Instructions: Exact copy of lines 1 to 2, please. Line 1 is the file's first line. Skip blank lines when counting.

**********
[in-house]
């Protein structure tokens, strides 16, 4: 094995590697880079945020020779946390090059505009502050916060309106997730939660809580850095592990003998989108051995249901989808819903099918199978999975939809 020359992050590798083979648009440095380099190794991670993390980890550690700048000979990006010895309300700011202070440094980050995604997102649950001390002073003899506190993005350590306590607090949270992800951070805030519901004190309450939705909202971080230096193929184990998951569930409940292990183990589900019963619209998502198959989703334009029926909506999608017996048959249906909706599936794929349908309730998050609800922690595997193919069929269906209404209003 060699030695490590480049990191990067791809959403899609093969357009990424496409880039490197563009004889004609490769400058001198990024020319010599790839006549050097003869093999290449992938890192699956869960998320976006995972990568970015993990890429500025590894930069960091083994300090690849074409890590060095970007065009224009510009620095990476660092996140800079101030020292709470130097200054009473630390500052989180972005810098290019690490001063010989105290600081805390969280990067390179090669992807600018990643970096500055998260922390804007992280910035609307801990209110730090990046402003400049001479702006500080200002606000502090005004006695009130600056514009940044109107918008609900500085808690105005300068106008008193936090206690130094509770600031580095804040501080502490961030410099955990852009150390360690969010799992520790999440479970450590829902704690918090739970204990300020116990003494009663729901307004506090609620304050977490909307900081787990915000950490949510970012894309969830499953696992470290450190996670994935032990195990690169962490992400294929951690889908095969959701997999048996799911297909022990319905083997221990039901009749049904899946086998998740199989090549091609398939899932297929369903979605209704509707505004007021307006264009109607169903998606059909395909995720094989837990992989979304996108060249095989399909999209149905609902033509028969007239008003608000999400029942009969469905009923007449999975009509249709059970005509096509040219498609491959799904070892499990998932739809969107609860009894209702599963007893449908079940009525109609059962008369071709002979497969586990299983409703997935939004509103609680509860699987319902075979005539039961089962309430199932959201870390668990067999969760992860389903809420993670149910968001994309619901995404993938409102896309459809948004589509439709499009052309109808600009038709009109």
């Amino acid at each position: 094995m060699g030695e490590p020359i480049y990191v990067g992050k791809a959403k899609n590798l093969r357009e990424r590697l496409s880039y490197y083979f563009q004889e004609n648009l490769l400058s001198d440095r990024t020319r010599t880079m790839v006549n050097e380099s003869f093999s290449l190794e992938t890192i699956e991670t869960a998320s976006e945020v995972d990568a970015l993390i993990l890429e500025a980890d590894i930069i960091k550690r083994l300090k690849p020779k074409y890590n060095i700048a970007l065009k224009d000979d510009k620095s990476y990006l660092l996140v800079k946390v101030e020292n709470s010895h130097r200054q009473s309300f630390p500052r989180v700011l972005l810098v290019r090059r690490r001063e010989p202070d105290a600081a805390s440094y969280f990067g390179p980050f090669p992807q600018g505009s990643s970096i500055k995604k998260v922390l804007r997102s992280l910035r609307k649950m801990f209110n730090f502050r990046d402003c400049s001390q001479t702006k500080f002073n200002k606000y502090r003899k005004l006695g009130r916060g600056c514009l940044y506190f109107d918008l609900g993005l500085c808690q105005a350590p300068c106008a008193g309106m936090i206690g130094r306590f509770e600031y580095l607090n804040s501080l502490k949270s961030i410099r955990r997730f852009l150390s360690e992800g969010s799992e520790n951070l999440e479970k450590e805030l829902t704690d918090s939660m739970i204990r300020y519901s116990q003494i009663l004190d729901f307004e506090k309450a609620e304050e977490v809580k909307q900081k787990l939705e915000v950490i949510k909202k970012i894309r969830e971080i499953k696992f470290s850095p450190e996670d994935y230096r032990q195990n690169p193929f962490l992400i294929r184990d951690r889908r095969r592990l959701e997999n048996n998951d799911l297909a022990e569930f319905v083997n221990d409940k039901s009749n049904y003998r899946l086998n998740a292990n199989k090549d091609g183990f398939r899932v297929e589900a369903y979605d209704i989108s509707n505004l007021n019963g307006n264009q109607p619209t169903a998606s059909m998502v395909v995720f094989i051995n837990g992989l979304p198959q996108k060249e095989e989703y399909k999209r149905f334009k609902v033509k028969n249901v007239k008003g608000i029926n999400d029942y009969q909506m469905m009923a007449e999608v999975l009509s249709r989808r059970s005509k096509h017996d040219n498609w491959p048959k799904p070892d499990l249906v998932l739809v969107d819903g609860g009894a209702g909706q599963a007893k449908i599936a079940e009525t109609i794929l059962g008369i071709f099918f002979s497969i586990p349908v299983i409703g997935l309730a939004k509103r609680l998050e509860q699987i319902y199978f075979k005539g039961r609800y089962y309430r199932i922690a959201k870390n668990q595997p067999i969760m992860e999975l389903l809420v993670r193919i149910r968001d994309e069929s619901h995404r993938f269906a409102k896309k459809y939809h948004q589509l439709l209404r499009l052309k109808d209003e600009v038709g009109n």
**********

[in-house]
């Protein structure tokens, strides 16, 4: 094995590697880079945020020779946390090059505009502050916060309106997730939660809580850095592990003998989108051995249901989808819903099918199978999975939809 020359992050590798083979648009440095380099190794991670993390980890550690700048000979990006010895309300700011202070440094980050995604997102649950001390002073003899506190993005350590306590607090949270992800951070805030519901004190309450939705909202971080230096193929184990998951569930409940292990183990589900019963619209998502198959989703334009029926909506999608017996048959249906909706599936794929349908309730998050609800922690595997193919069929269906209404209003 060699030695490590480049990191990067791809959403899609093969357009990424496409880039490197563009004889004609490769400058001198990024020319010599790839006549050097003869093999290449992938890192699956869960998320976006995972990568970015993990890429500025590894930069960091083994300090690849074409890590060095970007065009224009510009620095990476660092996140800079101030020292709470130097200054009473630390500052989180972005810098290019690490001063010989105290600081805390969280990067390179090669992807600018990643970096500055998260922390804007992280910035609307801990209110730090990046402003400049001479702006500080200002606000502090005004006695009130600056514009940044109107918008609900500085808690105005300068106008008193936090206690130094509770600031580095804040501080502490961030410099955990852009150390360690969010799992520790999440479970450590829902704690918090739970204990300020116990003494009663729901307004506090609620304050977490909307900081787990915000950490949510970012894309969830499953696992470290450190996670994935032990195990690169962490992400294929951690889908095969959701997999048996799911297909022990319905083997221990039901009749049904899946086998998740199989090549091609398939899932297929369903979605209704509707505004007021307006264009109607169903998606059909395909995720094989837990992989979304996108060249095989399909999209149905609902033509028969007239008003608000999400029942009969469905009923007449999975009509249709059970005509096509040219498609491959799904070892499990998932739809969107609860009894209702599963007893449908079940009525109609059962008369071709002979497969586990299983409703997935939004509103609680509860699987319902075979005539039961089962309430199932959201870390668990067999969760992860389903809420993670149910968001994309619901995404993938409102896309459809948004589509439709499009052309109808600009038709009109």